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Jerome F. Weber
Classic Record Collector, June 2007

When this performance and recording commemorated the sesquicentenary of Mozart's death, there had been only three recordings, the Joseph Messner of 1930 on Christschall (now Orfeo C396 951 B), the Harl McDonald on RCA Victor and HMV (once on Camden CAL276), and the Bruno Kittel on Deutsche Grammophon (now <D 459004-2). HMV captured Bruno Walter's interpretation in Paris but it was rejected by him and issued only much later (Orfeo 7 63912-2.) As with the Kittel, wider circulation of the De Sabata was delayed by wartime conditions. It was issued on Deutsche Grammophon and on HMV in Britain after the war, and it was the first Cetra­Soria LP in America in June 1949 (Camden 1001). I believe it has been continuously available ever since. The original Cetra album was unusually lavish with text and photos, claiming 300 singers and 160 players in a public performance. It has been clarified (ICRC Summer & Autumn 2000, CRC, Winter 2000) that the concert performance took place on 3 December with Gigli, Caniglia, Stignani and Pasero, while for the recording sessions Tagliavini, Tassinari and Tajo were substituted for contractual reasons. In 1968, one of many LP reissues (Heliodor Camden 88005) printed an impossible date and place of April 1939 in Berlin, confusing it with De Sabata's BPO sessions for Deutsche Grammophon in that month (reissued on Heliodor at the same time). Typically the wrong date was repeated on Cetra's own 1991 CD reissue (Orfeo CD01): that label's presentation is often at fault.

It was noted in CRC, Winter 2000, that the Heliodor LP is different to the Cetra recording, but no one seems to have compared it with the earlier issue (DG 68422/9). That set, which can be found at the Berlin Musikarchiv, has the same soloists but Grammophon's own series of matrix numbers from 1716GS to 1 731 GS were assigned (three of the sides have take 4/4), but not in sequential order as the Cetra numbers were. (I thank Dieter Lerch for this valuable clarification.) The Cetra matrix numbers were 2-70664 to 2-70668, with take II added to eight of the 16 side numbers. Comparing the Grammophon shellacs with the Heliodor LP should establish that the reported differences noted in Mr Bernard d'Abrera's letter are explained by alternate takes made during the same sessions.

This basilica, a large church in the shape of a Greek cross built on the site of the baths of Diocletian, has been used frequently for concerts, though its shape makes it appear to be an unlikely place for that purpose. The acoustics are resonant (but not as 'unfortunate' as the notes here suggest), and the huge forces produce some powerful climaxes. Some movements end with a huge ritard, yet the tempos are not as broad as might be expected, the timing closely matching most of the traditional performances dating back more than a few years. In the notes, G. Paolo Zeccara speculates without foundation that the choruses were recorded first, then the solos. The matrix numbers indicate that the work was recorded straight through, with half of the 16 sides requiring a take 2.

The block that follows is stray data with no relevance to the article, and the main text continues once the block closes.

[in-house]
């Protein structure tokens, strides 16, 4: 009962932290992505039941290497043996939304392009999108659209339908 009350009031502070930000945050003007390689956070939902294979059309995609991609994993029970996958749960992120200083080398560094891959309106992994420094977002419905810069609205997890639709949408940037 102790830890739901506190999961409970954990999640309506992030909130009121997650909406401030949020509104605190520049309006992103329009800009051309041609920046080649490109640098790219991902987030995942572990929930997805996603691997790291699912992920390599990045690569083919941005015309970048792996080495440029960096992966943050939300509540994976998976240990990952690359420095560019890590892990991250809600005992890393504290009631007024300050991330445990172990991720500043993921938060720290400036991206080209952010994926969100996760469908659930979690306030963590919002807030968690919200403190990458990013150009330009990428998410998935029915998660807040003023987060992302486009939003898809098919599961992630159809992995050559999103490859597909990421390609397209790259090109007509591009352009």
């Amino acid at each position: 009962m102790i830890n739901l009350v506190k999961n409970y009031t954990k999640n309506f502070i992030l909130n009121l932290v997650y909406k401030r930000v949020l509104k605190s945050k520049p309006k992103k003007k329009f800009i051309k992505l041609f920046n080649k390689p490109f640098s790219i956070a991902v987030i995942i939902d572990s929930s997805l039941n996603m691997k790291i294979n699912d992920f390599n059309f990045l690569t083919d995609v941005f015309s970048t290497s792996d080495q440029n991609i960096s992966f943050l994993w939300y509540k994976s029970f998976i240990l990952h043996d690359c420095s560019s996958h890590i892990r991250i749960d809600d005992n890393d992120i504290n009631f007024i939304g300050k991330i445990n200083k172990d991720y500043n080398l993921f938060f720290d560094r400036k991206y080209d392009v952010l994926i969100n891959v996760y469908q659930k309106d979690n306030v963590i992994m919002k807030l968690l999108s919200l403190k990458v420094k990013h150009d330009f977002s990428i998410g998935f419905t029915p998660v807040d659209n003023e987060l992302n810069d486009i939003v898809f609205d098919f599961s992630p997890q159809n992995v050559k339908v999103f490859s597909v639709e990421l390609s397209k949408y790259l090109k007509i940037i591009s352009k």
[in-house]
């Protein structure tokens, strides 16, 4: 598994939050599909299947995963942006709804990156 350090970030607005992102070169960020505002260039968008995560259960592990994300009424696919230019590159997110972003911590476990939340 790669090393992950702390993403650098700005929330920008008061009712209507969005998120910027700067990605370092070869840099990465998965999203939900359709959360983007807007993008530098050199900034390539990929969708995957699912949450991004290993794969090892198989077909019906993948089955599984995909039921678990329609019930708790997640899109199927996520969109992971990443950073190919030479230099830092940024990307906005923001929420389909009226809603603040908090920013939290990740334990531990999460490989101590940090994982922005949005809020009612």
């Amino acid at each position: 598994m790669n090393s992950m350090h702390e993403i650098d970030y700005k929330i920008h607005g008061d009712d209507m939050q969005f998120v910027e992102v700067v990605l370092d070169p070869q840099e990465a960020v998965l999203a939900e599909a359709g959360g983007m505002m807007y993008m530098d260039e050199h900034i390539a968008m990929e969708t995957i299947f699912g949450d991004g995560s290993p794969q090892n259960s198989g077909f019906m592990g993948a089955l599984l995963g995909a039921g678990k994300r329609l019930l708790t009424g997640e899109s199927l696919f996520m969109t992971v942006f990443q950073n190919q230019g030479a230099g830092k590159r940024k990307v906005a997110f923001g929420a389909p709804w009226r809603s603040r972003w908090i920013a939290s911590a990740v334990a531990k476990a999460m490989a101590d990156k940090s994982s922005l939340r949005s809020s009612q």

While Cetra's CD reissue was an abysmal transfer that showed how badly the Cedar process can be handled, this one is not as good as expected – I have not heard the issue recommended by Kenneth Morgan in ICRC, Summer 2000 (Musica Classica MC2019/20.) At worst, 'Confutatis' and 'Lacrymosa' sound as if the pressing was off­centre or someone was dragging irregularly on the turntable. Overall, timing both discs carefully and omitting the variable gaps between sides, the Naxos plays 1:28 slower than the Cetra CD, but the two movements cited betray the greatest differences, 5 to 6 per cent slower. Listening through the obstacles, the performance still impresses as a powerful interpretation of its time. It always was a landmark. I would like to hear what the finest source materials might yield in another transfer.

Richard Gate
Limelight, February 2007

The recording is excellent, considering its age, and Ward Marston has done an admirable job of transferring it to CD. …Victor de Sabata was a great conductor and his performance has power, sensitivity and clarity and is beautifully executed. The Italian soloists adapt their style to Mozartian requirements, and the chorus is particularly effective. The excellent acoustics of the basilica add greatly to the ambiance.

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